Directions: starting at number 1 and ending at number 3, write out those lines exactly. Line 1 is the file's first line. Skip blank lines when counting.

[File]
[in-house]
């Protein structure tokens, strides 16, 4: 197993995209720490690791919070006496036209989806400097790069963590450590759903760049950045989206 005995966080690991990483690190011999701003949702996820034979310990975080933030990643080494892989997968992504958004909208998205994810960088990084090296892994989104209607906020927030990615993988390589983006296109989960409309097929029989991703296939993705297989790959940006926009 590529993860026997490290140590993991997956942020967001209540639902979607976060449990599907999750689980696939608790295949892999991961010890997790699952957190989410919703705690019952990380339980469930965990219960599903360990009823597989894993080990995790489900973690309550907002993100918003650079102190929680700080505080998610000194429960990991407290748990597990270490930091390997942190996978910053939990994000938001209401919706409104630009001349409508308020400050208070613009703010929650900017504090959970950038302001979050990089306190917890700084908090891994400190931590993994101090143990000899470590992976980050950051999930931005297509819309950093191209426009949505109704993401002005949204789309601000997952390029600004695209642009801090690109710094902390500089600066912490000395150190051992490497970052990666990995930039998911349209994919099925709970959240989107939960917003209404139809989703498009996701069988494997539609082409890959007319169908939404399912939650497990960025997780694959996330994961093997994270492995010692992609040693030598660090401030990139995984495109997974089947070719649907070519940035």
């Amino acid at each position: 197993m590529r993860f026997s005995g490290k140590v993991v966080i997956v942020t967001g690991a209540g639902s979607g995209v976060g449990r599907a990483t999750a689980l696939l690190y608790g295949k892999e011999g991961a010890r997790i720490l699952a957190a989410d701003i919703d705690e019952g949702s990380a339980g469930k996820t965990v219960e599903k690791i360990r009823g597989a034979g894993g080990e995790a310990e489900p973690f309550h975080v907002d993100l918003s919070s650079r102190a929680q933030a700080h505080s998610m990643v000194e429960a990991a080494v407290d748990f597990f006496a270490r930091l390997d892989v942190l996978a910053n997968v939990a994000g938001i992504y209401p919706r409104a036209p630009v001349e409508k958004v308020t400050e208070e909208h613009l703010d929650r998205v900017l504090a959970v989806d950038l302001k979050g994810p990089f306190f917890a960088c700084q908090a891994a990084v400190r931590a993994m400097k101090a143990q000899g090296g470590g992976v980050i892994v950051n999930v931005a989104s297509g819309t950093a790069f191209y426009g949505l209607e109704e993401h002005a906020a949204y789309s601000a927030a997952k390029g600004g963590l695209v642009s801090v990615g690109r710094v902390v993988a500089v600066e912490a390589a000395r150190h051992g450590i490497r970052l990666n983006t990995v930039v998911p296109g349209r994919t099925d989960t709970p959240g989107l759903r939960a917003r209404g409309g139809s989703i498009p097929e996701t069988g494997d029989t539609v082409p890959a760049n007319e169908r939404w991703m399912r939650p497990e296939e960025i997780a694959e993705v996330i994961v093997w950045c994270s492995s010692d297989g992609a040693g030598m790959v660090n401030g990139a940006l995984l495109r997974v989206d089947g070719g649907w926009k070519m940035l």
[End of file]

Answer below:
[in-house]
């Protein structure tokens, strides 16, 4: 197993995209720490690791919070006496036209989806400097790069963590450590759903760049950045989206 005995966080690991990483690190011999701003949702996820034979310990975080933030990643080494892989997968992504958004909208998205994810960088990084090296892994989104209607906020927030990615993988390589983006296109989960409309097929029989991703296939993705297989790959940006926009 590529993860026997490290140590993991997956942020967001209540639902979607976060449990599907999750689980696939608790295949892999991961010890997790699952957190989410919703705690019952990380339980469930965990219960599903360990009823597989894993080990995790489900973690309550907002993100918003650079102190929680700080505080998610000194429960990991407290748990597990270490930091390997942190996978910053939990994000938001209401919706409104630009001349409508308020400050208070613009703010929650900017504090959970950038302001979050990089306190917890700084908090891994400190931590993994101090143990000899470590992976980050950051999930931005297509819309950093191209426009949505109704993401002005949204789309601000997952390029600004695209642009801090690109710094902390500089600066912490000395150190051992490497970052990666990995930039998911349209994919099925709970959240989107939960917003209404139809989703498009996701069988494997539609082409890959007319169908939404399912939650497990960025997780694959996330994961093997994270492995010692992609040693030598660090401030990139995984495109997974089947070719649907070519940035």
């Amino acid at each position: 197993m590529r993860f026997s005995g490290k140590v993991v966080i997956v942020t967001g690991a209540g639902s979607g995209v976060g449990r599907a990483t999750a689980l696939l690190y608790g295949k892999e011999g991961a010890r997790i720490l699952a957190a989410d701003i919703d705690e019952g949702s990380a339980g469930k996820t965990v219960e599903k690791i360990r009823g597989a034979g894993g080990e995790a310990e489900p973690f309550h975080v907002d993100l918003s919070s650079r102190a929680q933030a700080h505080s998610m990643v000194e429960a990991a080494v407290d748990f597990f006496a270490r930091l390997d892989v942190l996978a910053n997968v939990a994000g938001i992504y209401p919706r409104a036209p630009v001349e409508k958004v308020t400050e208070e909208h613009l703010d929650r998205v900017l504090a959970v989806d950038l302001k979050g994810p990089f306190f917890a960088c700084q908090a891994a990084v400190r931590a993994m400097k101090a143990q000899g090296g470590g992976v980050i892994v950051n999930v931005a989104s297509g819309t950093a790069f191209y426009g949505l209607e109704e993401h002005a906020a949204y789309s601000a927030a997952k390029g600004g963590l695209v642009s801090v990615g690109r710094v902390v993988a500089v600066e912490a390589a000395r150190h051992g450590i490497r970052l990666n983006t990995v930039v998911p296109g349209r994919t099925d989960t709970p959240g989107l759903r939960a917003r209404g409309g139809s989703i498009p097929e996701t069988g494997d029989t539609v082409p890959a760049n007319e169908r939404w991703m399912r939650p497990e296939e960025i997780a694959e993705v996330i994961v093997w950045c994270s492995s010692d297989g992609a040693g030598m790959v660090n401030g990139a940006l995984l495109r997974v989206d089947g070719g649907w926009k070519m940035l």